ONE Future pushed a policy framework that incorporated science-based performance targets, giving operators across the value chain the flexibility to deploy their capital and resources as they saw fit.
Capitalist enterprises need goals, not processes. ONE Future wanted outcome-based measures “rather than a one-size-fits-all process for every producer, pipeline company or gathering company across the U.S., no matter the size or geography,” Stewart said.
Southwestern sees a responsibility to mitigate venting methane into the atmosphere, she said. The role of natural gas as a low-carbon fuel could be offset by uncontrolled methane emissions. But it also is cost-effective.
“You can’t look at one side of the equation,” she said. “You have to look at both sides.”
And while environmental stewardship is important to the company, its efforts were not a reaction to outside activists or other pressures. “It’s not a defensive posture. It’s more of a proactive posture,” she said.
“We recognize that natural gas is a low-carbon fuel, clearly. It’s a much cleaner fuel than coal—or oil, for that matter. But it’s primarily methane, which we know is a greenhouse gas due to its heat-trapping ability.”
Before ONE Future, Southwestern already had a robust leak-detection and -repair program, Murral said. “At that stage in the game it was a voluntary program, which we continue to this day,” he said. “We survey all of our facilities, regardless of regulatory requirements.”
Southwestern’s efforts to work with regulators have given it flexibility to test new technologies and methods as they were developed, providing feedback to developers even when some ideas weren’t accepted by existing regulations.
The company’s partnership with Colorado State University’s Methane Emissions Technology Evaluation Center has also enabled research space to conduct studies in a semi-controlled environment that mimics actual facilities.
“CSU is able to operate this facility, coordinate studies and have industry, technology companies and regulatory agencies test existing and emerging technologies,” Murral said. “It’s been an extremely successful operation that they have there.”
“They narrowed down where that difference came from, and it had to do with timing of the measurements,” Murral said. “It was a seminal study that has basically solved this conundrum that had been going on for a while between these two different methodologies.
“And it validated them both. They’re both correct and quite accurate. It’s just the timing—relative to activity—and what can be deduced from each that provides the best sort of answer.”
Another study is evaluating the efficacy of leak detection and repair conducted with optical gas-imaging and the human factor. “It had been assumed for the longest time that [optical technology] would reveal 100% of the leaks,” Murral said.
“What they’re finding is that’s not truly the case. What this research does is provide a basis upon which emerging technologies can be evaluated in the leak-detection realm that I think is going to lead us to that step-change, the next major improvement in that field.”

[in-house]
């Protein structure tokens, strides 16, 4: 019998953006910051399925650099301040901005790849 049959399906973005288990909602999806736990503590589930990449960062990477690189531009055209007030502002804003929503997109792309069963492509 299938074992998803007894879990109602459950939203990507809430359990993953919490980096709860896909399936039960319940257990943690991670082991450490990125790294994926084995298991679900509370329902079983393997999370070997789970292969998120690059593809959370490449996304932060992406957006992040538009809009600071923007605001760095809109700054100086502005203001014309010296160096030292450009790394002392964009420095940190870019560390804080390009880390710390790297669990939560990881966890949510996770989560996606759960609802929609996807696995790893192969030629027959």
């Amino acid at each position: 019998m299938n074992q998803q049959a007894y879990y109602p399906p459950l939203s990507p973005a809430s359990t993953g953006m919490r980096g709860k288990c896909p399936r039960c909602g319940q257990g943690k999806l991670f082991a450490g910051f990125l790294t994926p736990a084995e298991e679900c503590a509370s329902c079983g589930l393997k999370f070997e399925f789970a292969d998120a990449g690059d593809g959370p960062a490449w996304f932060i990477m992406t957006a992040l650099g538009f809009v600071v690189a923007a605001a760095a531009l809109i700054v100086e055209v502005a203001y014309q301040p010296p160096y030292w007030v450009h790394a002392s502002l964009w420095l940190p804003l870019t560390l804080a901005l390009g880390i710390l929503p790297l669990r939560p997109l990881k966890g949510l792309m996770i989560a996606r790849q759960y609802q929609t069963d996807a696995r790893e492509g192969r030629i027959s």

In October 2017, scientists at Stockholm University warned of “strong emitters” in the Baltic Sea that were responsible for an estimated 9.5% of the area’s greenhouse-gas emissions. The culprits: seaworms and Limecola balthica, the latter better known at dinner tables as the clam.
The macrofauna help produce an unhealthy share of gas—the worms by disturbing the seabed; the clams, in the usual, digestive way—according to research published in the journal Scientific Reports.
While not all sources of emission may be as clear cut, industry-led groups have banded together, as with ONE Future, to plug the leaks. The motives vary. CEOs at major oil companies have thrown support behind addressing climate change; others feel more pressing concerns from investors and activists.
“The investor community has really pushed for how companies are going to behave in a sustainable way with a lot of issues—methane being one of those,” ONE Future’s Hyde said.
In 2018, investor groups, including As You Sow, an environmental-protection and -conservation nonprofit, led a charge against several companies in an attempt to force oil and gas producers to disclose more about their methane emissions, policies and procurement.
Along with other groups, Anadarko Petroleum Corp. (NYSE: APC), Chevron, Devon Energy Corp. (NYSE: DVN), Dominion, Kinder Morgan, Energen Corp., EQT and Range Resources Corp. (NYSE: RRC) all faced shareholder initiatives. Miller/Howard Investments Inc. filed several measures, as well, though they were withdrawn after Devon, EQT, Energen and Anadarko agreed to improve disclosure.
In May, Range held a vote on the matter after a measure was introduced for the E&P’s annual meeting. Shareholders narrowly defeated the measure, coming within one-half of a percent of approving it.
Other companies are voluntarily moving to share more with the public for multiple reasons. The American Petroleum Institute’s The Environmental Partnership and the voluntary, CEO-led Oil and Gas Climate Initiative (OGCI) have pledged to reduce emissions.
The OGCI members represent about 30% of global oil and gas production. Royal Dutch Shell Plc (NYSE: RDS.A), an OGCI member, has targeted methane-emission intensity below 0.2% by 2025. The target covers all oil and gas assets Shell operates.
Occidental Petroleum Corp. (NYSE: OXY) is a member of both organizations. “Industry innovation and collaboration have a critical role to play in addressing climate change,” said Richard Jackson, Occidental senior vice president, operations support.
“The OGCI can be a catalyst for change and Occidental will be working with the other members to contribute to a collective goal of achieving significant reductions in methane emissions by 2025.”
The OGCI aims to collectively decrease emissions by stepping up the speed and scale of the initiatives individual companies are taking. The details of how that work will progress is still taking shape, but Occidental will look to identify and develop emission-reduction opportunities across the value chain.